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An issue of morality and justice

14 December 2012

Christians should act to break the deadlock on climate change, argues Joe Ware


Under threat: delegates and activists outside the conference on Friday

Under threat: delegates and activists outside the conference on Friday

THERE is something perverse about it when thousands of people fly thousands of miles in oil-guzzling aeroplanes to a country with the largest per-capita carbon footprint on the planet to negotiate a global response to climate change. When that country is Qatar, one of the world's biggest exporters of oil and gas, it is fair to wonder what the world is coming to.

But the real scandal was not the excess of people at the UN climate-change summit in Doha, but the lack of them. Numbers of delegates and journalists attending the 18th "conference of the parties" to the UN Framework Convention on Climate Change (COP 18), were down on previous years to 17,000.

Owing in part to the unlikely location, as well as a lack of progress made at previous COPs, the summit was seen by many, governments and journalists alike, as a lower priority than last year's meeting in Durban, which attracted 25,000, or the one at Copenhagen in 2009, which drew 45,000.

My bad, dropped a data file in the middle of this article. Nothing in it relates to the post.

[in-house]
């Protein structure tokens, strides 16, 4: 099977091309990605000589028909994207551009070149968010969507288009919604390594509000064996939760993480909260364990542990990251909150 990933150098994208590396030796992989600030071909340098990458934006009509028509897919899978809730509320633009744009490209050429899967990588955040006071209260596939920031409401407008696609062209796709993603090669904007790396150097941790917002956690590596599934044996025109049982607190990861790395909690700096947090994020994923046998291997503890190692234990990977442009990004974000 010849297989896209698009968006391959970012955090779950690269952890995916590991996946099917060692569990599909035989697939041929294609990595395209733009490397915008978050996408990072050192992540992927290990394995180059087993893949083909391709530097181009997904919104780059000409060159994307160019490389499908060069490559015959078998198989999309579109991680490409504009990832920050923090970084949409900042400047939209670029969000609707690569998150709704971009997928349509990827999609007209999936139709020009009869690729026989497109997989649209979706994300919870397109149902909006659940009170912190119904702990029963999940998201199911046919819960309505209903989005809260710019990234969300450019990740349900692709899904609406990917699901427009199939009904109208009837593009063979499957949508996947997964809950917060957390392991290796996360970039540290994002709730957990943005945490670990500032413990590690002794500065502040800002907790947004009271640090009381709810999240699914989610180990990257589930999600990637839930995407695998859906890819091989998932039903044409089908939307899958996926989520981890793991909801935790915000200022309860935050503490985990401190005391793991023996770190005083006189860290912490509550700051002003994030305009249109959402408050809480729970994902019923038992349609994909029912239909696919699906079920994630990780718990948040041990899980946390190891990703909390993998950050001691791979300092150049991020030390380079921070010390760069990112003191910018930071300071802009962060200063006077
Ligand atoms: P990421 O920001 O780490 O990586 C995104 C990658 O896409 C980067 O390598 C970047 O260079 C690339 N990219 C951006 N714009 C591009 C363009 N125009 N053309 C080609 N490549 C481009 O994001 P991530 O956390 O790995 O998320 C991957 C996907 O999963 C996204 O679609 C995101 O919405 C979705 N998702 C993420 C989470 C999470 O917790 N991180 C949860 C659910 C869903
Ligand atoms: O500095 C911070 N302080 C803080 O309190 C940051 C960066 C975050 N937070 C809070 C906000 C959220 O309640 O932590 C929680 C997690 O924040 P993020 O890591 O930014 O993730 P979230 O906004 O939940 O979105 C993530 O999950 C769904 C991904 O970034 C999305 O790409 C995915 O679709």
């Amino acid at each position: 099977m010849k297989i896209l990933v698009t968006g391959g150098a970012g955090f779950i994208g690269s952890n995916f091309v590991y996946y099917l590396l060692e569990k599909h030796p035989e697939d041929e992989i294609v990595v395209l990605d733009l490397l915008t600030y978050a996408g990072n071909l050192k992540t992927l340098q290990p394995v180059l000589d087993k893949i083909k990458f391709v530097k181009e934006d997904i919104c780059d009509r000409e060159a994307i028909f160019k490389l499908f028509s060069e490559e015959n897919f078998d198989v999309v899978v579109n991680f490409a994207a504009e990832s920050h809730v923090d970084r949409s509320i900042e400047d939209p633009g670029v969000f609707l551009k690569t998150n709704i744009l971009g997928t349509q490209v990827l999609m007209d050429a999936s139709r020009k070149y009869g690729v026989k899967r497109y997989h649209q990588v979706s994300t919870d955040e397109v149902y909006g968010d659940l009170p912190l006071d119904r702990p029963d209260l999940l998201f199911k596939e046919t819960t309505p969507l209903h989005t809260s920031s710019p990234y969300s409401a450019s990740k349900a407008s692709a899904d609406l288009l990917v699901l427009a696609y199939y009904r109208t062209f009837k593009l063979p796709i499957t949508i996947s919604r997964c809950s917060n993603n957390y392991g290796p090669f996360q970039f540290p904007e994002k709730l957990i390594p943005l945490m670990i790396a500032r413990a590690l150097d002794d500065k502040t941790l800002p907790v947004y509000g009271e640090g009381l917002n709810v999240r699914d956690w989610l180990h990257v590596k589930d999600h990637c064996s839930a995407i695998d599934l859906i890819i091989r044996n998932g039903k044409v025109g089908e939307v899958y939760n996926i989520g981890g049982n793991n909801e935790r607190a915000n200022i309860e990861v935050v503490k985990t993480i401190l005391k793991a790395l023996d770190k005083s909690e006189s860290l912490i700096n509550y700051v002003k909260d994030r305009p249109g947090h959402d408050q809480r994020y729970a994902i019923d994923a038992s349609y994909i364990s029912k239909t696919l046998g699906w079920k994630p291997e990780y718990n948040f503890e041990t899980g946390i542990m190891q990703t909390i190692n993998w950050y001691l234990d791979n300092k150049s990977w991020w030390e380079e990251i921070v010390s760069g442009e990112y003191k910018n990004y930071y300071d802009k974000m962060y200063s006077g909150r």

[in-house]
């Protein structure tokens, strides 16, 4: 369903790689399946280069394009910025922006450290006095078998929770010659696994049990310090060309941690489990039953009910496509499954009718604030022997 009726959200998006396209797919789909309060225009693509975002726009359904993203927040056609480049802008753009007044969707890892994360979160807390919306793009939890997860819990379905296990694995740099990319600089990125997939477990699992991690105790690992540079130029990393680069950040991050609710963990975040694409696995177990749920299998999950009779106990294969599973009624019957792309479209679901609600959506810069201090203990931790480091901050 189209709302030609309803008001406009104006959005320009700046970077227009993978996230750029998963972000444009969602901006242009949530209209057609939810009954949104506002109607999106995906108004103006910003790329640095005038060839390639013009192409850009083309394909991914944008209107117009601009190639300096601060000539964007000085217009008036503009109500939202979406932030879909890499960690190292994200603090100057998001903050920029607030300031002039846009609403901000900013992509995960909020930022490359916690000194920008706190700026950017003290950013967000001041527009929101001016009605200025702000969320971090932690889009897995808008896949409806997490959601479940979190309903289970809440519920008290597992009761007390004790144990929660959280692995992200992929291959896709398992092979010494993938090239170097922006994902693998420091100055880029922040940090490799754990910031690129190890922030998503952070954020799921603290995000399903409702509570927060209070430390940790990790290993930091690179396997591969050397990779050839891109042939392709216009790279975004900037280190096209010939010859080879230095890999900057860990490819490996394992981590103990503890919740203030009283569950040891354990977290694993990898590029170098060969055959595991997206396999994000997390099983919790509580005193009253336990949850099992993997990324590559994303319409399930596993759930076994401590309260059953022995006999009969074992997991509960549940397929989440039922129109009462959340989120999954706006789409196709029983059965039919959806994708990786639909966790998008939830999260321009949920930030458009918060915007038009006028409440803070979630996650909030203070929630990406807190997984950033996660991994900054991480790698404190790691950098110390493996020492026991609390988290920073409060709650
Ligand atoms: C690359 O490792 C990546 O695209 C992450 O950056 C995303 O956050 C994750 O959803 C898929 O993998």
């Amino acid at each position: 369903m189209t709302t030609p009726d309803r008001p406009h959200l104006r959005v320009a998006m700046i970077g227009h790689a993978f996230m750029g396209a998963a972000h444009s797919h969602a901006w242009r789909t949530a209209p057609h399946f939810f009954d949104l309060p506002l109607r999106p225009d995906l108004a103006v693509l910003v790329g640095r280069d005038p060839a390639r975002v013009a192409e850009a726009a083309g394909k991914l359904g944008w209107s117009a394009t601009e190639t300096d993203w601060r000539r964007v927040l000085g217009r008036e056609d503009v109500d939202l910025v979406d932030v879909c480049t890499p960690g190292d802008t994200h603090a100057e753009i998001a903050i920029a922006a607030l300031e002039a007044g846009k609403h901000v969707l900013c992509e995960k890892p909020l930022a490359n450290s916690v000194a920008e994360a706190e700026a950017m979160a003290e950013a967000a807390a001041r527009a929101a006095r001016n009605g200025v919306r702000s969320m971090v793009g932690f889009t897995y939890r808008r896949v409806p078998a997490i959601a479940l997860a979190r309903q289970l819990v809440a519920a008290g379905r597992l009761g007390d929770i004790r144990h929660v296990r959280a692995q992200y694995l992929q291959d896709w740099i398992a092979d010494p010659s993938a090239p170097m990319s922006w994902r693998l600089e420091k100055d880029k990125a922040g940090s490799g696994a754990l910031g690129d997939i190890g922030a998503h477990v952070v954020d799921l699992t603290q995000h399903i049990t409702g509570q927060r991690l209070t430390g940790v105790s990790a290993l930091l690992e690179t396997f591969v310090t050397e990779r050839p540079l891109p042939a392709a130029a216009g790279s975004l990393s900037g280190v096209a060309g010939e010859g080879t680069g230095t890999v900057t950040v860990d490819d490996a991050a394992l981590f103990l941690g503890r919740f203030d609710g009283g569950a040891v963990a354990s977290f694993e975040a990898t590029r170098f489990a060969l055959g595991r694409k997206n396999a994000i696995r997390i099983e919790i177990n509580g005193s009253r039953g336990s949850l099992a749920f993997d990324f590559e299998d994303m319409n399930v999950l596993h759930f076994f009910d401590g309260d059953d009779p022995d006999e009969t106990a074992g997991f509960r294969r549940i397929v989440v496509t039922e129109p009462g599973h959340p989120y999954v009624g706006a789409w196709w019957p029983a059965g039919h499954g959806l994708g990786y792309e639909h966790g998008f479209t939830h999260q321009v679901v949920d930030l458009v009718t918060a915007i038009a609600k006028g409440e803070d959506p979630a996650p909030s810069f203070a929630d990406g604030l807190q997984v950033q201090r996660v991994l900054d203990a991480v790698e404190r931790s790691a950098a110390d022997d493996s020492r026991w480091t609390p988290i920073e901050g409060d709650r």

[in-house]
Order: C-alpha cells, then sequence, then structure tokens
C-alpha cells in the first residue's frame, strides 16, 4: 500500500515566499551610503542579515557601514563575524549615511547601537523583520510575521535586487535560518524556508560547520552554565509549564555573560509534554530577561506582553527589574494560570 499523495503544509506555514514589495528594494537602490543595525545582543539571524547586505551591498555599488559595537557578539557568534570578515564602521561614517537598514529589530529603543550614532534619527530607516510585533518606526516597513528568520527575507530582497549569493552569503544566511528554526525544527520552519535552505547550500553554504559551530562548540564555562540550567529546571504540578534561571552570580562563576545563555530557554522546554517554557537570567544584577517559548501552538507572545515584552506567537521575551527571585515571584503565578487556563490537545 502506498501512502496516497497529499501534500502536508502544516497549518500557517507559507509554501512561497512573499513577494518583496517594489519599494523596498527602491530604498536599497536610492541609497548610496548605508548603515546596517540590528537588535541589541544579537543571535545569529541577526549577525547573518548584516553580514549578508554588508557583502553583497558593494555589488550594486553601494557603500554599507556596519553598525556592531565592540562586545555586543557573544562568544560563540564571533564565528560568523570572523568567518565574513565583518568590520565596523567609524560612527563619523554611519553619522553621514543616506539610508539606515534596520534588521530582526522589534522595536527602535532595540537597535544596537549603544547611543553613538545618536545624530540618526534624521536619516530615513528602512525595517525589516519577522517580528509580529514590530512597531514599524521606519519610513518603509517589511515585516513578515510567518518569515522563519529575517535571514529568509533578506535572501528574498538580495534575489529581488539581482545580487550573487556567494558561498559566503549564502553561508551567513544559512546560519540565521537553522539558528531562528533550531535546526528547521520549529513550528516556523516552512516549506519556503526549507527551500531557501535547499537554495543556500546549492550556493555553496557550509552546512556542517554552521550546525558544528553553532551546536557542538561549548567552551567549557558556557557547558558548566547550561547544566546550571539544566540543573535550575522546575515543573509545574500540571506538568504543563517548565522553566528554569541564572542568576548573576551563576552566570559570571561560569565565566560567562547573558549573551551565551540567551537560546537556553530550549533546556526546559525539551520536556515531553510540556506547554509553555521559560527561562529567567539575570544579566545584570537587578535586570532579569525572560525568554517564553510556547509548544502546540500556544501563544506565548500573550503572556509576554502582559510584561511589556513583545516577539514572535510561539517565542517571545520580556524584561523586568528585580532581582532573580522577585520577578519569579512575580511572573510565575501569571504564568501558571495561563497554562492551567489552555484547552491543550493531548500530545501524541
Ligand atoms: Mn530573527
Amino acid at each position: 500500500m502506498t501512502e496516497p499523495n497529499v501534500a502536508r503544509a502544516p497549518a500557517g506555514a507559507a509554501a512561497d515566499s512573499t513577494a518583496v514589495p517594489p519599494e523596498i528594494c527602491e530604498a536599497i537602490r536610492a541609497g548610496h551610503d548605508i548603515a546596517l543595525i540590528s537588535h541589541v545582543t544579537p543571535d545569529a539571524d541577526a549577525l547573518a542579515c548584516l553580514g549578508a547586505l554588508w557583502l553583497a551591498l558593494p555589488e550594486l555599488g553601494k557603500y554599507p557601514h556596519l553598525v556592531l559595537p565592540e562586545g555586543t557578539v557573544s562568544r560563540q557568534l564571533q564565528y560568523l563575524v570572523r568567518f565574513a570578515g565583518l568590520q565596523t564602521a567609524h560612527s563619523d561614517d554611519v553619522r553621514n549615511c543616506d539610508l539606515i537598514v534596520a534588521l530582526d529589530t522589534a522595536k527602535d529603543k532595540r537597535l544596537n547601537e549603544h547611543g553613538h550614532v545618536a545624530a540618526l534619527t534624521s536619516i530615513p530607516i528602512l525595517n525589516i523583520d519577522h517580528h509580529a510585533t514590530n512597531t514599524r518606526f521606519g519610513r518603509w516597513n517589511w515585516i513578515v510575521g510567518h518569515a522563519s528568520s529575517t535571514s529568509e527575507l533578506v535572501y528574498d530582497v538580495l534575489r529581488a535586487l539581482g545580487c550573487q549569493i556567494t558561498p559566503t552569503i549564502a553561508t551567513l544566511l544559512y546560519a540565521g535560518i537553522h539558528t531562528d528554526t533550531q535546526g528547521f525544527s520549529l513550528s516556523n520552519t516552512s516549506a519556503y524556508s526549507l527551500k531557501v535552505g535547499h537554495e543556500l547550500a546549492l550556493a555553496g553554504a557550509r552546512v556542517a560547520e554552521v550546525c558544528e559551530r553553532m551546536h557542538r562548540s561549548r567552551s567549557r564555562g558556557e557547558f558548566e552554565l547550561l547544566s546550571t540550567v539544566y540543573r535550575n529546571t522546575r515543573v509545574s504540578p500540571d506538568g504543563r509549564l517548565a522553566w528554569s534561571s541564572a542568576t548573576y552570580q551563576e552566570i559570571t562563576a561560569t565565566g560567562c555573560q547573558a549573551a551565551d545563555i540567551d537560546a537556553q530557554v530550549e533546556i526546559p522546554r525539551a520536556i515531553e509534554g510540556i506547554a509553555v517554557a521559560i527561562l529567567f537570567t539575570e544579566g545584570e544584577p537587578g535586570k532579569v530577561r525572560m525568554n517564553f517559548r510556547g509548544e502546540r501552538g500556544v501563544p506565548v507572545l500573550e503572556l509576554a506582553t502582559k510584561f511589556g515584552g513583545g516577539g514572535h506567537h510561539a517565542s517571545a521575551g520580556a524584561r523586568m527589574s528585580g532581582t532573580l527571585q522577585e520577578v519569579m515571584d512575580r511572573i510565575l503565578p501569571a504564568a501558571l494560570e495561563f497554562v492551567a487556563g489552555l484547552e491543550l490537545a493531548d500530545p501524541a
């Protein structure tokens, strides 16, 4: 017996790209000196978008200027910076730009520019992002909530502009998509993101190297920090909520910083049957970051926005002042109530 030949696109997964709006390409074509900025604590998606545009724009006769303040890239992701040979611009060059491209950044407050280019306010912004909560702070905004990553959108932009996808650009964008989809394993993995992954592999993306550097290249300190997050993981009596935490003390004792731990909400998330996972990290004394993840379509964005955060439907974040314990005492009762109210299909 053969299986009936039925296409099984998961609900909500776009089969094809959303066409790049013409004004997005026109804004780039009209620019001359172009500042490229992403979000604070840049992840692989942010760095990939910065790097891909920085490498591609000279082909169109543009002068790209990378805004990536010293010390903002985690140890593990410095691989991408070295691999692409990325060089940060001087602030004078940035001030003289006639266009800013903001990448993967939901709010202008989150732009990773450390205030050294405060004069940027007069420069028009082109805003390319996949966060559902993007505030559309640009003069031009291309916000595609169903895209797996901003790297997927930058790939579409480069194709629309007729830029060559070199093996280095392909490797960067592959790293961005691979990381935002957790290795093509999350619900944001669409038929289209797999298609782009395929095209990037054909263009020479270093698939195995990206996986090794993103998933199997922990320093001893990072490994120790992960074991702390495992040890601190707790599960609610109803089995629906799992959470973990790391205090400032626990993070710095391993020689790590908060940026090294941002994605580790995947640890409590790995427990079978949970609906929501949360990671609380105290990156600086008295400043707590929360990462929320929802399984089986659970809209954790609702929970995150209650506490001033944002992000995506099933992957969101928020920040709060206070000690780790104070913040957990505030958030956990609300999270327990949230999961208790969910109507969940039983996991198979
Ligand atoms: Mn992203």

The outcomes - a second commitment period for the Kyoto Protocol, but with weak targets, and Japan and Canada joining the United States in opting out; and climate-finance pledges from the UK, Germany, Denmark, and Sweden, but no collective financial pledge from all rich countries - barely warranted a mention in many media outlets.

YET climate scientists have been ringing the alarm bells more loudly than ever this year. The UN Environment Programme, the World Bank, and even the CIA have all released detailed reports warning governments of the catastrophe that awaits humanity if we continue on our current course.

This year alone, severe droughts have parched the south of the United States, and the Sahel region of Africa; floods have twice killed hundreds in the Philippines, most recently last week; and Superstorm Sandy has devastated much of the Caribbean, before making a multi-billion-dollar mess of the east coast of the United States.

What is particularly troubling for many about climate change is that this is an issue of injustice. Those suffering its worst effects are mostly the world's poor, who have done the least to cause the current crisis. The Africans forced to flee their homelands, and the Bangladeshis and Filipinos swamped by frequent floods are the least culpable for their plight.

As in the transatlantic slave-trade, one group of people has benefited financially as a direct consequence of other people's misery. The carbon-intensive industrialisation enjoyed by developed nations has left millions facing poverty, and some low-lying small island states facing the prospect of extinction.

Wealthy polluters have not only caused the problem: they also have the power to do something about it - but, in many cases, show scant desire to do so. Like slavery, it is a question of morality and injustice, and, like slavery, it could be Christians who step in to make it right.